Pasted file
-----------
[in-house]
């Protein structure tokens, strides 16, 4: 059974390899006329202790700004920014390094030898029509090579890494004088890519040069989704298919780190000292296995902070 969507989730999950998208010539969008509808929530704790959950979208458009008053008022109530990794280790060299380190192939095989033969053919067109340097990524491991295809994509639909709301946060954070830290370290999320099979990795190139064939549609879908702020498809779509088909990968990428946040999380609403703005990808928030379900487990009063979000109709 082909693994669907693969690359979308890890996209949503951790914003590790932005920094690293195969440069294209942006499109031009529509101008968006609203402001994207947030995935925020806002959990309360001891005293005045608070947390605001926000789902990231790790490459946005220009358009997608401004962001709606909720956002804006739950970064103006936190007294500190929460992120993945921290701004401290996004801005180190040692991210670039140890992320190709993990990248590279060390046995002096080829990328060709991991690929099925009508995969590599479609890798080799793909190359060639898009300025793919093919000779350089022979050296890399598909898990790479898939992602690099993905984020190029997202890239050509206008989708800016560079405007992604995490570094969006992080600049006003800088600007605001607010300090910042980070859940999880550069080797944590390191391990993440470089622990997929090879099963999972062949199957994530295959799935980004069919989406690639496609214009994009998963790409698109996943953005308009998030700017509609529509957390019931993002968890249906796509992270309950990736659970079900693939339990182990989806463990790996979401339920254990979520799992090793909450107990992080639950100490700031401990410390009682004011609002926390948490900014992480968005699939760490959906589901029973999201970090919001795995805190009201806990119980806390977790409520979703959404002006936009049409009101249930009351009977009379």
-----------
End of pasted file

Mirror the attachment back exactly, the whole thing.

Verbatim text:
[in-house]
């Protein structure tokens, strides 16, 4: 059974390899006329202790700004920014390094030898029509090579890494004088890519040069989704298919780190000292296995902070 969507989730999950998208010539969008509808929530704790959950979208458009008053008022109530990794280790060299380190192939095989033969053919067109340097990524491991295809994509639909709301946060954070830290370290999320099979990795190139064939549609879908702020498809779509088909990968990428946040999380609403703005990808928030379900487990009063979000109709 082909693994669907693969690359979308890890996209949503951790914003590790932005920094690293195969440069294209942006499109031009529509101008968006609203402001994207947030995935925020806002959990309360001891005293005045608070947390605001926000789902990231790790490459946005220009358009997608401004962001709606909720956002804006739950970064103006936190007294500190929460992120993945921290701004401290996004801005180190040692991210670039140890992320190709993990990248590279060390046995002096080829990328060709991991690929099925009508995969590599479609890798080799793909190359060639898009300025793919093919000779350089022979050296890399598909898990790479898939992602690099993905984020190029997202890239050509206008989708800016560079405007992604995490570094969006992080600049006003800088600007605001607010300090910042980070859940999880550069080797944590390191391990993440470089622990997929090879099963999972062949199957994530295959799935980004069919989406690639496609214009994009998963790409698109996943953005308009998030700017509609529509957390019931993002968890249906796509992270309950990736659970079900693939339990182990989806463990790996979401339920254990979520799992090793909450107990992080639950100490700031401990410390009682004011609002926390948490900014992480968005699939760490959906589901029973999201970090919001795995805190009201806990119980806390977790409520979703959404002006936009049409009101249930009351009977009379």